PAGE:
The Dining Room
The Great Hall had been the place for eating in previous centuries. Everyone ate together, but seated in hierarchical order. Now a new fashion for privacy from the servants emerged, and the dining room was born. Usually converted from a parlour, these became of great importance. It was the beginning of the idea of 'upstairs and downstairs' which persisted until the Edwardian era. Typically, the dining room was designed to display wealth and status. Embossed gilded wallpaper, fancy ceiling mouldings, ornate fireplaces, and a table full of sparkling cutlery and plate were essential.
Above is the restored Dining Room at The Merchant's House in Marlborough. The design, dating from 1665 but only re-discovered in 1991, was probably inspired by silk wall-hangings imported by Thomas Bayly from the Netherlands. Tho our taste, the large vertical stripes over a dark green background, is probably very odd. The decoration even covered the doors! The surviving probate inventory of 1690 lists "12 Turkeywoorke Chairs". In 1672, 60,000 of these were were manufactured in London alone, so they were obviously very popular. (figures via the Merchant's House website).On paintings of the period these Turkish 'carpets' were often seen used as tablecloths and cushions.
Dining tables and furniture were dark, heavy and hard-wearing. Benches were often set either side of a table to eat, individual chairs were reserved for the rich. Though at the end of the Stuart period oak was scarce from The Civil War and building ships to fight the Dutch, and lighter softer woods made it easier to maker individual chairs.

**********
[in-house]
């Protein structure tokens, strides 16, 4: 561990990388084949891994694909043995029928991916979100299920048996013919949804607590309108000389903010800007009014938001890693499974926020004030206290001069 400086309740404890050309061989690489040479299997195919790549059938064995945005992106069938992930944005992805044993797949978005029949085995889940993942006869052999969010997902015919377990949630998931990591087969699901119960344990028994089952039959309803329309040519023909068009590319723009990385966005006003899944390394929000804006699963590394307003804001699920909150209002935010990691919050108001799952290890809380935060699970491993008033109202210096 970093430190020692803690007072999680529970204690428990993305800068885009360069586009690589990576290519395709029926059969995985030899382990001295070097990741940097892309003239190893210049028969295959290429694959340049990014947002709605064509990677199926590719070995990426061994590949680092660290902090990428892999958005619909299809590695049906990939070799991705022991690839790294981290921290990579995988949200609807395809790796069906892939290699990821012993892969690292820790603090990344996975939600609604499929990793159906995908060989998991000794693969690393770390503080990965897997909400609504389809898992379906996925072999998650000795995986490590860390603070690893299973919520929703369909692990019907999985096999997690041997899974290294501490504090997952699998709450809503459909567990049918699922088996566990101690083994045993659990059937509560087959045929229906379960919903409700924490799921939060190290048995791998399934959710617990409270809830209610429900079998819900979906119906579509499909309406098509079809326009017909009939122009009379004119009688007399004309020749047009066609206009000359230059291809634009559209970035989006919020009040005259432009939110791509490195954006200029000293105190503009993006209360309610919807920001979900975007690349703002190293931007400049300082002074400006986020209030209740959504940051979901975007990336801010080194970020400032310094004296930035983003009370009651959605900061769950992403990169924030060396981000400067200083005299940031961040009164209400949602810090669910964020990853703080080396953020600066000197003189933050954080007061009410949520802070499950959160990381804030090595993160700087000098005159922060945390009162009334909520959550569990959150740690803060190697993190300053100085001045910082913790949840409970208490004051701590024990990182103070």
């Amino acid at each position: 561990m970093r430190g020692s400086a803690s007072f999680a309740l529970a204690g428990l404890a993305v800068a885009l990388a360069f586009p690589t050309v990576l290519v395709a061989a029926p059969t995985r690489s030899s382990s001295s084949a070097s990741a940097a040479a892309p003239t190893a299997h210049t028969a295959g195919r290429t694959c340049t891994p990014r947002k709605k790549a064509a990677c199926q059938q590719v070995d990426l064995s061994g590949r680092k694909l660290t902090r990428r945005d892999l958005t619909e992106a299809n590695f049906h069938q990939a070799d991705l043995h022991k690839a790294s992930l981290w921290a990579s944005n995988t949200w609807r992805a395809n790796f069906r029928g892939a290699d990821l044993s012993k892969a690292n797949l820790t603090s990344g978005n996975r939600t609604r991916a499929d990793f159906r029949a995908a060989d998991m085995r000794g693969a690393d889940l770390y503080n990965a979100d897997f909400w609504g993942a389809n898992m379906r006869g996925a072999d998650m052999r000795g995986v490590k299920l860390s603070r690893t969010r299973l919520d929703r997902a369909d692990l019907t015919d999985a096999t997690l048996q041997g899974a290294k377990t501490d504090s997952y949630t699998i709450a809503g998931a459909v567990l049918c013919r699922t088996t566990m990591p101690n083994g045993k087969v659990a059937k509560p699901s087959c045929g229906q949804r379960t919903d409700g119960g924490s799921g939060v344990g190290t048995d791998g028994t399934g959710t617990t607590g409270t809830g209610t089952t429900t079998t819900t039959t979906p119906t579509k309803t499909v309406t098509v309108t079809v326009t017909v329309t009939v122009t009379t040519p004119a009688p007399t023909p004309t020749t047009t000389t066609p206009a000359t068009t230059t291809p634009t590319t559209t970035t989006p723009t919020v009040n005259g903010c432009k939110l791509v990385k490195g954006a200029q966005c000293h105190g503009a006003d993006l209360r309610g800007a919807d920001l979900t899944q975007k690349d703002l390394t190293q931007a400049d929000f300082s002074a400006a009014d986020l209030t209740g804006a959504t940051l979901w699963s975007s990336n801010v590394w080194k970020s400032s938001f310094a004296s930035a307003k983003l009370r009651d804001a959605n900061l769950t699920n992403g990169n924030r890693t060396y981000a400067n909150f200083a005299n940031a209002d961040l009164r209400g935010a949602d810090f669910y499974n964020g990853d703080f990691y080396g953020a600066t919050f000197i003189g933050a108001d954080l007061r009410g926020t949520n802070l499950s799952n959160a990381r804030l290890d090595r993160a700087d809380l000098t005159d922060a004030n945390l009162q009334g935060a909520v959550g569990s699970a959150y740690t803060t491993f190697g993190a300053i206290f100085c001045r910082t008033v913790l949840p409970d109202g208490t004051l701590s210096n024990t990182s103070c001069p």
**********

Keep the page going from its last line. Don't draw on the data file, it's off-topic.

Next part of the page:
| by Willem Claesz.|
A leg of ham, partly-peeled lemon and slices of bread on pewter platters,
a berkemeier, an upturned tankard, a silver-gilt cup and cover,
and other vessels on a partially draped table
signed and dated ‘·HEDA· 1655·’
If you sat down at table you would find your food served on a wooden or pewter plate. Pewter was used to make drinking cups, dishes, serving platters and plates. Pewter is an alloy of tin, lead and copper and a very soft metal. It was maintained and polished by servants burnishing it with sand to remove the scoring of cutlery. The poor, however, still used wooden plates. Some rich men had silver plate, kept in a 'plate cupboard'. in 1670 Prince Rupert purchased five dozen silver plates from Alderman Blackwell. Each plate weighed nearly 18 ounces, making the plate worth at least £300 ($425) - a fortune
Forks? What be they?
The laudable use of Forks
Brought into custom here, as they are in Italy,
To tghe sparing of napkins.'
Ben Johnson 1616
Plate was also an investment that could be melted down if you needed ready cash - something which was often the case in the English Civil Wars. In the early 17th century, a three-tined fork appeared for the first time, as before this time, most forks were two-pronged, and used to hold down a cut of meat. Apparently, Montaigne, writing in the 1570 mentions forks, but says he rarely uses them. It was only when people wanted to equip a dining room for guests that they became more common. Because forks could spear the meat, the knife evolved to have a more rounded shape like the ones we use today.
|17th century table setting|
Main Sources:Cooking and Dining in Tudor and Early Stuart England - Peter Brears
Stuart Cookery - English Heritage
Food in England - Dorothy Hartley
The Diary of Samuel Pepys
Interested in food history? Try http://foodhistorjottings.blogspot.co.uk/